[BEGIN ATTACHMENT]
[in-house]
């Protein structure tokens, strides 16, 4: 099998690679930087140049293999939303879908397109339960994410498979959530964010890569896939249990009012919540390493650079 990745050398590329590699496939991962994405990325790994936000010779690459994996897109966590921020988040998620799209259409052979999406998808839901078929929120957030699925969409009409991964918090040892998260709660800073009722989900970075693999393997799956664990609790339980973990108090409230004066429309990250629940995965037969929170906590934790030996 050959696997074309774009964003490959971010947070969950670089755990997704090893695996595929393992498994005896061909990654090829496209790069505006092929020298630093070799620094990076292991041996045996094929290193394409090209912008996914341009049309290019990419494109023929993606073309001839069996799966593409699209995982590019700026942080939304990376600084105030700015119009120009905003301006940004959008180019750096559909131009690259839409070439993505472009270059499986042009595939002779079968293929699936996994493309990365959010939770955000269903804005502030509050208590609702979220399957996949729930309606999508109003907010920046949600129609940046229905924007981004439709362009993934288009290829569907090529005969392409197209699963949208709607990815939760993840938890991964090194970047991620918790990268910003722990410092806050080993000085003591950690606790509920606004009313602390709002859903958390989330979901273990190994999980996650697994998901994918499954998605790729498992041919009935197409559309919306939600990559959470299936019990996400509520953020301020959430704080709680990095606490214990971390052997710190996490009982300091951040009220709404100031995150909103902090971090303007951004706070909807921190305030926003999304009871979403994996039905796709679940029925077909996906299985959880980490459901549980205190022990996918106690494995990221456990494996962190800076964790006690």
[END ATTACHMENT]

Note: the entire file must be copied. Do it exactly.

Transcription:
[in-house]
């Protein structure tokens, strides 16, 4: 099998690679930087140049293999939303879908397109339960994410498979959530964010890569896939249990009012919540390493650079 990745050398590329590699496939991962994405990325790994936000010779690459994996897109966590921020988040998620799209259409052979999406998808839901078929929120957030699925969409009409991964918090040892998260709660800073009722989900970075693999393997799956664990609790339980973990108090409230004066429309990250629940995965037969929170906590934790030996 050959696997074309774009964003490959971010947070969950670089755990997704090893695996595929393992498994005896061909990654090829496209790069505006092929020298630093070799620094990076292991041996045996094929290193394409090209912008996914341009049309290019990419494109023929993606073309001839069996799966593409699209995982590019700026942080939304990376600084105030700015119009120009905003301006940004959008180019750096559909131009690259839409070439993505472009270059499986042009595939002779079968293929699936996994493309990365959010939770955000269903804005502030509050208590609702979220399957996949729930309606999508109003907010920046949600129609940046229905924007981004439709362009993934288009290829569907090529005969392409197209699963949208709607990815939760993840938890991964090194970047991620918790990268910003722990410092806050080993000085003591950690606790509920606004009313602390709002859903958390989330979901273990190994999980996650697994998901994918499954998605790729498992041919009935197409559309919306939600990559959470299936019990996400509520953020301020959430704080709680990095606490214990971390052997710190996490009982300091951040009220709404100031995150909103902090971090303007951004706070909807921190305030926003999304009871979403994996039905796709679940029925077909996906299985959880980490459901549980205190022990996918106690494995990221456990494996962190800076964790006690």